Ford has rolled out a new scrappage scheme for the UK market as the company pushes for air quality improvement.
It was 2009 the last time the British public were urged to bin their car in exchange for a shiny new one, but almost ten years later Ford is bringing it back, all in the name of emissions reduction.
In an attempt to permanently remove the most polluting vehicles from UK roads, the scheme, which includes petrol and diesel vehicles, will see dealers offer between £2,000 and £7,000 off the price of a new car or van.
Available for any vehicle registered on or before December 31, 2009, data from SMMT (Society of Motor Manufacturers & Traders) shows that there are approximately 19.3 million eligible cars on UK roads.
Ford believes that based on the assumption of an average CO2 reduction of 48g/km, the scheme, which runs from September to the end of the year, could result in a 15 million tons CO2 reduction per year.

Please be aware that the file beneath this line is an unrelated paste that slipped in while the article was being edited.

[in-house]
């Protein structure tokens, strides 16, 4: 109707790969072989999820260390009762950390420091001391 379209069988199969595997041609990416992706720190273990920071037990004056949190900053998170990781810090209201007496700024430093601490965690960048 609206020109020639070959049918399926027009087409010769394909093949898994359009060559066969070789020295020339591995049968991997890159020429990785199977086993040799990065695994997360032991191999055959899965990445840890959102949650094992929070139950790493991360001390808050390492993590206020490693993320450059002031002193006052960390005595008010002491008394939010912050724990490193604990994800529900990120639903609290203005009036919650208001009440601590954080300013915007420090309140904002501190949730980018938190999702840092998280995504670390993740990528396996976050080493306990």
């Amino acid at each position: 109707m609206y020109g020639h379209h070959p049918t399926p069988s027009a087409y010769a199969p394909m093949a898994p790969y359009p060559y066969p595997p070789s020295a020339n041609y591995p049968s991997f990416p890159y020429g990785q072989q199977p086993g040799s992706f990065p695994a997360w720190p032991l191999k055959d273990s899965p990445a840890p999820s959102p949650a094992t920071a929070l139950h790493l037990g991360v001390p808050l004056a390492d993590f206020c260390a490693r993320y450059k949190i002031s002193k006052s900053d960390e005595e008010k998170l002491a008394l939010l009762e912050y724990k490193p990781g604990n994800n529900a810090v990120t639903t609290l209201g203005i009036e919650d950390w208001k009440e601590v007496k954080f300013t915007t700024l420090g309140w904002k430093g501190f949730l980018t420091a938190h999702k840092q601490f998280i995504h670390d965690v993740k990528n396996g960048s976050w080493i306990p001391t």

Andy Barratt, managing director of Ford of Britain, reiterated the company’s commitment to improving the environment: “Ford shares society’s concerns over air quality. Removing generations of the most polluting vehicles will have the most immediate positive effect on air quality, and this Ford scrappage scheme aims to do just that.”
With the introduction of the latest Euro 6 standard and new powertrain technologies, today’s cars are producing far fewer emissions than previous generations.
Since 1993, carbon monoxide production has been reduced by 63% in petrol vehicles and 82% in diesels. In the same time, the production of particulate matter from diesel engines has almost been eliminated, after a 96% reduction in 24 years.
This is in addition to a 50% fall in hydrocarbon production from petrol engines since 2001, as well as an 84% reduction in nitrogen oxides.
In a move that differentiates Ford’s newest scrappage scheme from that of 2009, Barratt has revealed that all trade-ins will be destroyed: “We don’t believe incentivising sales of new cars goes far enough and we will ensure that all trade-in vehicles are scrapped. Acting together we can take hundreds of thousands of the dirtiest cars off of our roads.”